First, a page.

Supreme Court spurns moves on LIC IPO intervention It was hearing petitions challenging the Money Bill and appeals against the decisions of the Madras High Court and the Bombay High Court The Supreme Court has refused to interfere with the Life Insurance Corporation (LIC) Initial Public Offering (IPO). However, it has agreed to examine the amendment made to the LIC Act, 1956 by way of...
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Supreme Court spurns moves on LIC IPO intervention
It was hearing petitions challenging the Money Bill and appeals against the decisions of the Madras High Court and the Bombay High Court
The Supreme Court has refused to interfere with the Life Insurance Corporation (LIC) Initial Public Offering (IPO). However, it has agreed to examine the amendment made to the LIC Act, 1956 by way of the Finance Act, 2021, introduced as a Money Bill.
The bench comprising Justice D Y Chandrachud, Justice Surya Kant, and Justice P S Narasimha said, "On the aspect of interim relief, the court must be guided by a well-settled principle of prima facie case, the balance of convenience and irreparable injury. The court has been apprised of the fact that 73 lakh applicants have subscribed to the IPO and it has been oversubscribed 6 times even in the category which has been reserved for policyholders."
The court added, "It is necessary to note that the dilution of LIC has been 3.5 percent. And 22.13 crore equity shares of the face value are being offered at a premium of Rs.939 and receipts in the Consolidated Fund of India are Rs.20,500 crore. The IPO opened for anchor investors on 2 May 2022, for the general public on May 4, and closed on May 9. We are of the view that no case of grant of interim relief has been made out."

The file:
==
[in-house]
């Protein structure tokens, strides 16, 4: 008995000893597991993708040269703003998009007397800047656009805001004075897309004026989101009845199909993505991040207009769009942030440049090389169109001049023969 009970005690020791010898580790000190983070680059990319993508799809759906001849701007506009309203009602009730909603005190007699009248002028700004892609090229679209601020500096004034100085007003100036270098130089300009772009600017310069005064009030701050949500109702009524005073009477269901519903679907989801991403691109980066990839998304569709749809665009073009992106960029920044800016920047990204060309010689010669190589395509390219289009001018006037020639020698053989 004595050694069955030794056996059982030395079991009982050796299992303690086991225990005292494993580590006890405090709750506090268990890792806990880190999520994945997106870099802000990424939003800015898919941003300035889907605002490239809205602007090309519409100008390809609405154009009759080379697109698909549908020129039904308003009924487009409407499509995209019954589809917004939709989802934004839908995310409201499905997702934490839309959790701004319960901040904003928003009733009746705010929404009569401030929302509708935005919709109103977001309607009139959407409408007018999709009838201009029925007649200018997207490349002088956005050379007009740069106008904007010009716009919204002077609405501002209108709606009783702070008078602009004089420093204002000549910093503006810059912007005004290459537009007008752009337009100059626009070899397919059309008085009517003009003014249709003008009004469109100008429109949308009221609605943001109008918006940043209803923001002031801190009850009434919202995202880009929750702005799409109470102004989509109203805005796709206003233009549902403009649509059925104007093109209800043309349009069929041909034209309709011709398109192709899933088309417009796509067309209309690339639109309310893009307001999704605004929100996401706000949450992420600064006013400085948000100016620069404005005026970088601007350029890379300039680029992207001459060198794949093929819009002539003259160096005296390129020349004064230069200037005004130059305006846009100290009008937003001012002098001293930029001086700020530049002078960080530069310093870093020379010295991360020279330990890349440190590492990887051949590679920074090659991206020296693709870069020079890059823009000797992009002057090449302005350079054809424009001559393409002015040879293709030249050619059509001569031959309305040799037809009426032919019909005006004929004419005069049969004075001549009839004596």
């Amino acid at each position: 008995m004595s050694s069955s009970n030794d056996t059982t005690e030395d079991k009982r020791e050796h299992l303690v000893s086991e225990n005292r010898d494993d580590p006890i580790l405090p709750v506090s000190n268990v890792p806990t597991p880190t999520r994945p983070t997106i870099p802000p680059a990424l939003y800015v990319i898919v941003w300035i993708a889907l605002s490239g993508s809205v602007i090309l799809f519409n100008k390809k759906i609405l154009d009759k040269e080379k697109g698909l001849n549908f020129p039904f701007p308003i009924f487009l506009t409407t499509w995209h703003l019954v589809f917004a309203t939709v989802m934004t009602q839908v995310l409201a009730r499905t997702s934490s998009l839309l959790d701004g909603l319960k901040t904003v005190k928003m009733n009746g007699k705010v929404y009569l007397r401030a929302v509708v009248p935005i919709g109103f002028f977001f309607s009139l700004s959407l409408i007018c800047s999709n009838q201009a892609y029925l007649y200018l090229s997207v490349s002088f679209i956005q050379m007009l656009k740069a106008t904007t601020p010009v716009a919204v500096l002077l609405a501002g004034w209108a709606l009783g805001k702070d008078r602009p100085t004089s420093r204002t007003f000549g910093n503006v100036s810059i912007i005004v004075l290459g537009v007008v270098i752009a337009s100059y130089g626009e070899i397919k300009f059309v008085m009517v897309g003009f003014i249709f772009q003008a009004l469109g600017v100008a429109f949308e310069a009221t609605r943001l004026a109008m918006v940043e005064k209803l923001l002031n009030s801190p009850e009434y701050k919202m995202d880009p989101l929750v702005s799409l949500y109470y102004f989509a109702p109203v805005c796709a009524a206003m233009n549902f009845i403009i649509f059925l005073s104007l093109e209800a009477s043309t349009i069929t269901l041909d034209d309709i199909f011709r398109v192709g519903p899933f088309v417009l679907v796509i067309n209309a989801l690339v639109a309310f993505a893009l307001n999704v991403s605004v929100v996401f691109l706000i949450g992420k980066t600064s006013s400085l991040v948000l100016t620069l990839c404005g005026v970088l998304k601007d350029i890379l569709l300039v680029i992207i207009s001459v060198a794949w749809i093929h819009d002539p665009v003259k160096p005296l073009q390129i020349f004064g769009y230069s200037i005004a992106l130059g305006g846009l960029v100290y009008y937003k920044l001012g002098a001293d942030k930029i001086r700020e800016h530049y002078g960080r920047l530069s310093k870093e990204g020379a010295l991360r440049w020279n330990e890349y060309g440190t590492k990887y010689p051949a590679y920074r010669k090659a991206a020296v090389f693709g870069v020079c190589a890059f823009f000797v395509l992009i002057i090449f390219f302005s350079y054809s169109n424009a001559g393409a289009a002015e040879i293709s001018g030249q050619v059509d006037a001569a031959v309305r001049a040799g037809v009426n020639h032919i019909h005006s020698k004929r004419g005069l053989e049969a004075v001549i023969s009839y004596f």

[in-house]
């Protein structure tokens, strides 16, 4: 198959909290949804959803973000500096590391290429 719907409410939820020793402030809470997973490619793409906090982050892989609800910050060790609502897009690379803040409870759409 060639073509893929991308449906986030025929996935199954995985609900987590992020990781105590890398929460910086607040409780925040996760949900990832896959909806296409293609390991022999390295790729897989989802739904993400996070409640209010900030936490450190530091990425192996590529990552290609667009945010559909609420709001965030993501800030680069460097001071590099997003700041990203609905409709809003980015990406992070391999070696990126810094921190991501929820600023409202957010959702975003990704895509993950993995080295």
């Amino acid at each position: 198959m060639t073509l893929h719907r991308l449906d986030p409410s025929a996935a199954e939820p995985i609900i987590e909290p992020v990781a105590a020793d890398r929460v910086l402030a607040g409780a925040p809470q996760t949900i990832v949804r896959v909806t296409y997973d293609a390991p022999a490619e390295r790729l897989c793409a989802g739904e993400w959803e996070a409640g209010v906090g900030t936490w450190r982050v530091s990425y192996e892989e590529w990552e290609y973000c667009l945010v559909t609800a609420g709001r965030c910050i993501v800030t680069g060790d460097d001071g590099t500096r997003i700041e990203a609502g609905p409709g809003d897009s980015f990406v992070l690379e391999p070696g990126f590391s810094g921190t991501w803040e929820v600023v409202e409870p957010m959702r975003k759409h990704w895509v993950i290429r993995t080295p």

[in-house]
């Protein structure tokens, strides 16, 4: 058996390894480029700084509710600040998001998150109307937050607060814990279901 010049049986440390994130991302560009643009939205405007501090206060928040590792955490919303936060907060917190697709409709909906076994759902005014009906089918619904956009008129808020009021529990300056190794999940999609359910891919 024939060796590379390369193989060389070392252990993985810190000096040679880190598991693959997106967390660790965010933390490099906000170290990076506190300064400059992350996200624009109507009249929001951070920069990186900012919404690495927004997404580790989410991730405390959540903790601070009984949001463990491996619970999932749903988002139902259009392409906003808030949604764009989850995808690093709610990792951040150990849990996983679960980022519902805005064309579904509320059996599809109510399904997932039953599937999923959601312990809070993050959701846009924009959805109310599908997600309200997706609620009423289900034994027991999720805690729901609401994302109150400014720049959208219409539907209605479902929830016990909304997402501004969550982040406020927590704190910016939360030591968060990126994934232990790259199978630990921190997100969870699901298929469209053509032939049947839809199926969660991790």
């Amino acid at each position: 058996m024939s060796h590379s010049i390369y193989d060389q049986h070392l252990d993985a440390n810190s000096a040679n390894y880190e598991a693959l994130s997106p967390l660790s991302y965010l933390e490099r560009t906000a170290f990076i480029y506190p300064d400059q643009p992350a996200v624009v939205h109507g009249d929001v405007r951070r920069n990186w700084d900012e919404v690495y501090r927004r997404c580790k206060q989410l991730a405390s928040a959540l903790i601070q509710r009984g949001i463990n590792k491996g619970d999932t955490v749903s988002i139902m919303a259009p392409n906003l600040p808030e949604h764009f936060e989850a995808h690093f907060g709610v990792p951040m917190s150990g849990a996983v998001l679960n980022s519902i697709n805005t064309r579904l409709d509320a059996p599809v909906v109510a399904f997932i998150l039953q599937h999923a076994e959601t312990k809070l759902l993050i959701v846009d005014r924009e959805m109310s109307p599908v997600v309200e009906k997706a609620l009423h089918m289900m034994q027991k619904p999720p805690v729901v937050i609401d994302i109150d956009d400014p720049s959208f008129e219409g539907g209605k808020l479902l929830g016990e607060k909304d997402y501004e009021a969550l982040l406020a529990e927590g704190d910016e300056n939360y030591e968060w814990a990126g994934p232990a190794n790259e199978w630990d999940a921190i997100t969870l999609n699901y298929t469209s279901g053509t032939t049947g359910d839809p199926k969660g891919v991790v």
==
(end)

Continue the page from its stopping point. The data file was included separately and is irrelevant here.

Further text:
The court issued a notice in the matter and directed that it be tagged with the pending proceedings before a larger bench on the question of the constitutional validity of the bills being introduced as money bills.
The bench was hearing the petitions challenging the amendments to the LIC Act and also appeals against the decisions of the Madras High Court and the Bombay High Court refusing to interfere with the IPO.
Appearing on behalf of the petitioners, Senior Advocate Indira Jaising submitted that by amending the LIC Act, the character of the corporation was being changed from a mutual benefit society to a joint-stock company. It amounted to expropriation of surplus from participating policyholders to shareholders to whom the shares would be allotted.
She contended that it raised the question of violation of the right to property under the Constitution of India.
"My money is being diverted to the shareholder. There was a statute saying I am entitled to 95 percent. Such a percentage of the remaining surplus was to be allocated to the members. Now, in 75 years, there is the first-time definition of members as shareholders. Outsiders become owners," she added.
The senior counsel, meanwhile, prayed that the money invested by the subscribers be kept in the 'Application Supported by Blocked Account (ASBA), or to say that their rights would be dependent on the outcome of the case so as to put them on notice.
Appearing on the Government of India's behalf, Additional Solicitor General N Venkataraman opposed this. He argued that the plea was just an attempt, "To scare the investors and to play a spoilsport."
Maintaining that 73 lakh bank accounts were blocked, he wondered, "How can such an important policy decision be interfered with at the eleventh hour."
Pointing to the date of filing of the petitions, the ASG contended that there was a delay in filing them. He added that only two shareholders out of 50,000 were before the court. "Where is the balance of convenience or irreparable injury, who will compensate for this?" he questioned.
"An interim order will send a completely wrong signal to the markets and then any IPO can be interfered with," he added.